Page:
• You’re responsible for doing the research needed to make the right choices. Too many franchisees pick a franchise because they loved it as a customer. Being a customer is not the same as being a franchisee.
  • You’re responsible for making the right choice among franchise opportunities. Franchise businesses are not all alike.
  • You’re responsible for making sure you have the resources you need to succeed. Underfunded franchises can have a hard time making it through the start up phase. If you can’t commit the time and attention, you may not be making the right choice.
  • You’re responsible for following the franchise system. Many franchises would be successful if they did what their franchisor expects them to do.
  • You’re responsible for putting in the time and money to get started. Talk with current franchisees and find out what they put into their franchises. Don’t imagine that you’ll be able to do it with less time and a smaller investment. You’ll have to do a lot of training, marketing, and otherwise setting up before you hang out your “Open” sign.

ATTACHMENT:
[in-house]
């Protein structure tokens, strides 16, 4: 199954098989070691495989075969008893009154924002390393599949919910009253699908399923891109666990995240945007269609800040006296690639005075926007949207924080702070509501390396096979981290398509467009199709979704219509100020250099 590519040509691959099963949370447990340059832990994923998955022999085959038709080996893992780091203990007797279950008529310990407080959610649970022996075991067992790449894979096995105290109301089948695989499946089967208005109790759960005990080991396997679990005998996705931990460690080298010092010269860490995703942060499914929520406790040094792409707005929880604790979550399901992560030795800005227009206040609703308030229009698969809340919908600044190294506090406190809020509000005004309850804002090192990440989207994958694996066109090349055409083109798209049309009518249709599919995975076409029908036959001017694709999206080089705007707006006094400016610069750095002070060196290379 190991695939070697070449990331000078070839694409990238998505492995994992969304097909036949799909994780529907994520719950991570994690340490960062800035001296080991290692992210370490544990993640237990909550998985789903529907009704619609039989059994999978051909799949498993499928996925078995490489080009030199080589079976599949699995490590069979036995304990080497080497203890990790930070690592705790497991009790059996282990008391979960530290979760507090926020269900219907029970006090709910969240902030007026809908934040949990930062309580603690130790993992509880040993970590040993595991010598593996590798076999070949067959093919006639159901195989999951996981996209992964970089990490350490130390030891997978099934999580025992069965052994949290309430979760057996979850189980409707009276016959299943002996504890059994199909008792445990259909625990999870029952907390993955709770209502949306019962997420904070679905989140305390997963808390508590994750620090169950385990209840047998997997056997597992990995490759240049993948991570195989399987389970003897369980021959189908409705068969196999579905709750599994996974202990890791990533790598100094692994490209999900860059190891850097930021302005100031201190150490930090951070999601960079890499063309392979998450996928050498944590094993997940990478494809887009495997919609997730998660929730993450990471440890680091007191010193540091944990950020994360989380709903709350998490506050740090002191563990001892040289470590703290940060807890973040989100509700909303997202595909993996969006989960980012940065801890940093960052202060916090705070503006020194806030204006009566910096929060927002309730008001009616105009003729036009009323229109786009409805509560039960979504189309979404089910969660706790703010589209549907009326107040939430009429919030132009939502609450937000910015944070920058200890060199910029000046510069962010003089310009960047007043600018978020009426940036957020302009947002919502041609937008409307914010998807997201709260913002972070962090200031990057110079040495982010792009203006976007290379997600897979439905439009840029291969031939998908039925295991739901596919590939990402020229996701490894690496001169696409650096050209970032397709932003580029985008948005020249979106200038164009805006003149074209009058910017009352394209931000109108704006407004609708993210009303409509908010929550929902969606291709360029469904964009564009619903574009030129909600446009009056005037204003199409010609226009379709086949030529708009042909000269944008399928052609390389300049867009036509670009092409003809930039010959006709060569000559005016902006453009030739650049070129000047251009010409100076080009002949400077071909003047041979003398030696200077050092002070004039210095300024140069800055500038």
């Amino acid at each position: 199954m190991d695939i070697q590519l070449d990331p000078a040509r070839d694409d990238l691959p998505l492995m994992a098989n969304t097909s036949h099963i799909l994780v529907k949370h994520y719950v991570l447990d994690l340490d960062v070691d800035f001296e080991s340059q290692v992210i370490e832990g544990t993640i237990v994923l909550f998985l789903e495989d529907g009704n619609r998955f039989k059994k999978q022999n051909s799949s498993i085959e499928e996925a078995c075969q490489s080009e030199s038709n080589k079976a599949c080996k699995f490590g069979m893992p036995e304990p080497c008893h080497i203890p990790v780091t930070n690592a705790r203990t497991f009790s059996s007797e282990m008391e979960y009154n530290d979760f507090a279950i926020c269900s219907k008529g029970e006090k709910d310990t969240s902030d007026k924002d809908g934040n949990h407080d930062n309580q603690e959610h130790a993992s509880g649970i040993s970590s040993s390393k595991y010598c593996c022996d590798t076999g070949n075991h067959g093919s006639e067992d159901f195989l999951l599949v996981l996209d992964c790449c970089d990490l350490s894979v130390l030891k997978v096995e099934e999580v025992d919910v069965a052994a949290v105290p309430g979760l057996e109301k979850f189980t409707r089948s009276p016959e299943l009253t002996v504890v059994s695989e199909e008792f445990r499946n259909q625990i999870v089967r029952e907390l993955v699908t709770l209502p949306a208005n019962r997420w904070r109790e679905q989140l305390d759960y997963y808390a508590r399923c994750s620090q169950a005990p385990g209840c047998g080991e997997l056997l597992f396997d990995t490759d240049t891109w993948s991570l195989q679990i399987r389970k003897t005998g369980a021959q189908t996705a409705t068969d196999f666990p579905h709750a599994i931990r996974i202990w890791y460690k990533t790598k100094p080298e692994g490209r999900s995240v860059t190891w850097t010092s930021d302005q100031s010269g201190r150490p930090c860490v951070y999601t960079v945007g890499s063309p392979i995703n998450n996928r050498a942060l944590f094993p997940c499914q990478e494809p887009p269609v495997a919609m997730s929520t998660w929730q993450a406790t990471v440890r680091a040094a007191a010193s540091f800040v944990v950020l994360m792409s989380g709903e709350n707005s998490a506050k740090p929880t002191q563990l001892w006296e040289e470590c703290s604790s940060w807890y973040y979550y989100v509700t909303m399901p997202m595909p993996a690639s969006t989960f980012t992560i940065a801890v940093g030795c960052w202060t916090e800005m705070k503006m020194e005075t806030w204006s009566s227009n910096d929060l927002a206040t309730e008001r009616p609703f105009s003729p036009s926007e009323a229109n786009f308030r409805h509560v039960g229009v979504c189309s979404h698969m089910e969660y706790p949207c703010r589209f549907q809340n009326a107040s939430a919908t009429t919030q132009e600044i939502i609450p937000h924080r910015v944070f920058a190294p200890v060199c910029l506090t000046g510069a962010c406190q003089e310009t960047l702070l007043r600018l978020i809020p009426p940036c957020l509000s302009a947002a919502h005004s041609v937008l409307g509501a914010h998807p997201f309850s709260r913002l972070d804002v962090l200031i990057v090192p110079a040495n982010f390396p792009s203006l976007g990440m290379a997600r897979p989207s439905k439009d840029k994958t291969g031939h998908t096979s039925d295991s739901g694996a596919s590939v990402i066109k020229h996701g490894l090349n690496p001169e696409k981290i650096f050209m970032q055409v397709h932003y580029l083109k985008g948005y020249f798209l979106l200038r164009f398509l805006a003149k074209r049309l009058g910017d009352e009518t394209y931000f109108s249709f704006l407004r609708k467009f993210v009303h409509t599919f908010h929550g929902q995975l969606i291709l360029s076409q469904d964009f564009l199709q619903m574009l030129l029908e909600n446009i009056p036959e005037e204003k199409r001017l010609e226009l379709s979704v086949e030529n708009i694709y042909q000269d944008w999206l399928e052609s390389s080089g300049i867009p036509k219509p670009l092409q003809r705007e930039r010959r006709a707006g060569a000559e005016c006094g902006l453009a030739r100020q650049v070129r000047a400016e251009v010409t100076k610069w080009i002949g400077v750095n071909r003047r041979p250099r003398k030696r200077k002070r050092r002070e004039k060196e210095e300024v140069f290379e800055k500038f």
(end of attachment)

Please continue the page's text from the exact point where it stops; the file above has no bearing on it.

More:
• You’re responsible for hiring the right people. Unless you choose a franchise with no employees, you’ll have to make good choices when you hire, and manage your people once you’re hired them.
  • You’re responsible for capturing and using the numbers needed to keep your franchise on track toward success. Franchising is not a mechanical toy you can wind up and watch. You’ll have to stay on top of operations.
  • You’re responsible for making the day to day decisions that help you reach your goals. Some questions are not answered in the handbook. You must be prepared to make some calls.
  • You’re responsible for being aware of and responding to the changes in your market or your industry that will keep your franchise successful. Times change. Even the most perfect system must respond to market realities and changes in consumer behavior.
  • You’re responsible for working well with your franchisor. Franchises are a distribution system. Working well with your franchisor is a must.
  • You’re responsible for getting the most out of the franchisee community. Many franchises have strong communities of franchisees who support one another. It’s up to you to join in.